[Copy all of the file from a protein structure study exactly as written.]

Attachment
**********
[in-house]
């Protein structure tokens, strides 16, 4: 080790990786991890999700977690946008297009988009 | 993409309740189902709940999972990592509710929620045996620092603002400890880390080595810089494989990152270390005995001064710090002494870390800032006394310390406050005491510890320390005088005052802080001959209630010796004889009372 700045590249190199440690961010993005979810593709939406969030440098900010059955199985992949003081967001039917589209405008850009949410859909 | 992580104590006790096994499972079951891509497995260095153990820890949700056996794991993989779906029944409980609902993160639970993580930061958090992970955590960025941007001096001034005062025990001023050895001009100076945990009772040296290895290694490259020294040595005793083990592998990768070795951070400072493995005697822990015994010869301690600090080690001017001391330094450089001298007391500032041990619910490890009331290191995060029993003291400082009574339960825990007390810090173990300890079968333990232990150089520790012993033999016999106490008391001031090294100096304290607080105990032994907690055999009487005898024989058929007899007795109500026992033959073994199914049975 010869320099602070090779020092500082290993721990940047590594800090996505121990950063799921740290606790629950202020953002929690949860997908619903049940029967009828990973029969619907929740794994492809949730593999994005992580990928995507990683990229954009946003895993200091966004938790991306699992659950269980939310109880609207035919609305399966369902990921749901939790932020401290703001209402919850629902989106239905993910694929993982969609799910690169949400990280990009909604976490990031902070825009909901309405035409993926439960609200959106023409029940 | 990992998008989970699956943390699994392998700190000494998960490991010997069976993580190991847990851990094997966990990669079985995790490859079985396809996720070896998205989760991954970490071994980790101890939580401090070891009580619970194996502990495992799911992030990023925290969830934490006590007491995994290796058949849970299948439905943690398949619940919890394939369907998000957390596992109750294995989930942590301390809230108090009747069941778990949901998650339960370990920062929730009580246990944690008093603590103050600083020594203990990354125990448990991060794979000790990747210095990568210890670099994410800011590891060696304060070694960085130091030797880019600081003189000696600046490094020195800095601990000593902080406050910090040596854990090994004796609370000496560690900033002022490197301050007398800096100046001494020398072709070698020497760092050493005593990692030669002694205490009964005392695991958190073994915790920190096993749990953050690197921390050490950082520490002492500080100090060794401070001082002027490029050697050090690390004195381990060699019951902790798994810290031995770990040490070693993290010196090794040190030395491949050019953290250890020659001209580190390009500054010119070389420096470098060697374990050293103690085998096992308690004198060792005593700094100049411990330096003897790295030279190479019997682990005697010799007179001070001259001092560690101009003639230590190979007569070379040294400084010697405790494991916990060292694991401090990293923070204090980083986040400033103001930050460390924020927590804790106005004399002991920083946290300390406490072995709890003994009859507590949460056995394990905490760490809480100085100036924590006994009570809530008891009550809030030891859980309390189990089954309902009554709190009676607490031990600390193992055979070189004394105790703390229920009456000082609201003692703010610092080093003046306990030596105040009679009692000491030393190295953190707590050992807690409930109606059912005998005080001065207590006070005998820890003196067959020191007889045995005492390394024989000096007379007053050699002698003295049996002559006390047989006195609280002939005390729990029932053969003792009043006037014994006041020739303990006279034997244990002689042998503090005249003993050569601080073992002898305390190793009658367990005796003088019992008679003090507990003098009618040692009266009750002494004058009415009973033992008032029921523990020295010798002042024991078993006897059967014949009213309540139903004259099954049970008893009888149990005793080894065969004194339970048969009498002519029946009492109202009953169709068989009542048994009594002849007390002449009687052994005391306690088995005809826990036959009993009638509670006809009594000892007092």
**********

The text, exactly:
[in-house]
């Protein structure tokens, strides 16, 4: 080790990786991890999700977690946008297009988009 | 993409309740189902709940999972990592509710929620045996620092603002400890880390080595810089494989990152270390005995001064710090002494870390800032006394310390406050005491510890320390005088005052802080001959209630010796004889009372 700045590249190199440690961010993005979810593709939406969030440098900010059955199985992949003081967001039917589209405008850009949410859909 | 992580104590006790096994499972079951891509497995260095153990820890949700056996794991993989779906029944409980609902993160639970993580930061958090992970955590960025941007001096001034005062025990001023050895001009100076945990009772040296290895290694490259020294040595005793083990592998990768070795951070400072493995005697822990015994010869301690600090080690001017001391330094450089001298007391500032041990619910490890009331290191995060029993003291400082009574339960825990007390810090173990300890079968333990232990150089520790012993033999016999106490008391001031090294100096304290607080105990032994907690055999009487005898024989058929007899007795109500026992033959073994199914049975 010869320099602070090779020092500082290993721990940047590594800090996505121990950063799921740290606790629950202020953002929690949860997908619903049940029967009828990973029969619907929740794994492809949730593999994005992580990928995507990683990229954009946003895993200091966004938790991306699992659950269980939310109880609207035919609305399966369902990921749901939790932020401290703001209402919850629902989106239905993910694929993982969609799910690169949400990280990009909604976490990031902070825009909901309405035409993926439960609200959106023409029940 | 990992998008989970699956943390699994392998700190000494998960490991010997069976993580190991847990851990094997966990990669079985995790490859079985396809996720070896998205989760991954970490071994980790101890939580401090070891009580619970194996502990495992799911992030990023925290969830934490006590007491995994290796058949849970299948439905943690398949619940919890394939369907998000957390596992109750294995989930942590301390809230108090009747069941778990949901998650339960370990920062929730009580246990944690008093603590103050600083020594203990990354125990448990991060794979000790990747210095990568210890670099994410800011590891060696304060070694960085130091030797880019600081003189000696600046490094020195800095601990000593902080406050910090040596854990090994004796609370000496560690900033002022490197301050007398800096100046001494020398072709070698020497760092050493005593990692030669002694205490009964005392695991958190073994915790920190096993749990953050690197921390050490950082520490002492500080100090060794401070001082002027490029050697050090690390004195381990060699019951902790798994810290031995770990040490070693993290010196090794040190030395491949050019953290250890020659001209580190390009500054010119070389420096470098060697374990050293103690085998096992308690004198060792005593700094100049411990330096003897790295030279190479019997682990005697010799007179001070001259001092560690101009003639230590190979007569070379040294400084010697405790494991916990060292694991401090990293923070204090980083986040400033103001930050460390924020927590804790106005004399002991920083946290300390406490072995709890003994009859507590949460056995394990905490760490809480100085100036924590006994009570809530008891009550809030030891859980309390189990089954309902009554709190009676607490031990600390193992055979070189004394105790703390229920009456000082609201003692703010610092080093003046306990030596105040009679009692000491030393190295953190707590050992807690409930109606059912005998005080001065207590006070005998820890003196067959020191007889045995005492390394024989000096007379007053050699002698003295049996002559006390047989006195609280002939005390729990029932053969003792009043006037014994006041020739303990006279034997244990002689042998503090005249003993050569601080073992002898305390190793009658367990005796003088019992008679003090507990003098009618040692009266009750002494004058009415009973033992008032029921523990020295010798002042024991078993006897059967014949009213309540139903004259099954049970008893009888149990005793080894065969004194339970048969009498002519029946009492109202009953169709068989009542048994009594002849007390002449009687052994005391306690088995005809826990036959009993009638509670006809009594000892007092």